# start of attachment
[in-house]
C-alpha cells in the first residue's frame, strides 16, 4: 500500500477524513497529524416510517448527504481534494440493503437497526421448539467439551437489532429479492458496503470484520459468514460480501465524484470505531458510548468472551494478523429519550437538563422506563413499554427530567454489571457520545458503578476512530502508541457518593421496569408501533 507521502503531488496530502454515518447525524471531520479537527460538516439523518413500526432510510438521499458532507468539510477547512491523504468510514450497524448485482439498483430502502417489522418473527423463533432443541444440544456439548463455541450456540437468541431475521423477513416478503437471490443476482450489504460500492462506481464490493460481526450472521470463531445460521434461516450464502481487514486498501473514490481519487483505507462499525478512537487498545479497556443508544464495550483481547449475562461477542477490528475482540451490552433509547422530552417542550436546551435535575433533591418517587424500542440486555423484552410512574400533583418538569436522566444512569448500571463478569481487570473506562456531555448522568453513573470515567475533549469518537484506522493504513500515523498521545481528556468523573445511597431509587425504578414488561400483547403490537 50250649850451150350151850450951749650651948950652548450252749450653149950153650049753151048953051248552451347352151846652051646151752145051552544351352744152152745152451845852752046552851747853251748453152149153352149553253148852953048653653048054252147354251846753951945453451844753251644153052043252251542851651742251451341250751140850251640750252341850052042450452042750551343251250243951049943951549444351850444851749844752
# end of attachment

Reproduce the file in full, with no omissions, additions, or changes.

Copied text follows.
[in-house]
C-alpha cells in the first residue's frame, strides 16, 4: 500500500477524513497529524416510517448527504481534494440493503437497526421448539467439551437489532429479492458496503470484520459468514460480501465524484470505531458510548468472551494478523429519550437538563422506563413499554427530567454489571457520545458503578476512530502508541457518593421496569408501533 507521502503531488496530502454515518447525524471531520479537527460538516439523518413500526432510510438521499458532507468539510477547512491523504468510514450497524448485482439498483430502502417489522418473527423463533432443541444440544456439548463455541450456540437468541431475521423477513416478503437471490443476482450489504460500492462506481464490493460481526450472521470463531445460521434461516450464502481487514486498501473514490481519487483505507462499525478512537487498545479497556443508544464495550483481547449475562461477542477490528475482540451490552433509547422530552417542550436546551435535575433533591418517587424500542440486555423484552410512574400533583418538569436522566444512569448500571463478569481487570473506562456531555448522568453513573470515567475533549469518537484506522493504513500515523498521545481528556468523573445511597431509587425504578414488561400483547403490537 50250649850451150350151850450951749650651948950652548450252749450653149950153650049753151048953051248552451347352151846652051646151752145051552544351352744152152745152451845852752046552851747853251748453152149153352149553253148852953048653653048054252147354251846753951945453451844753251644153052043252251542851651742251451341250751140850251640750252341850052042450452042750551343251250243951049943951549444351850444851749844752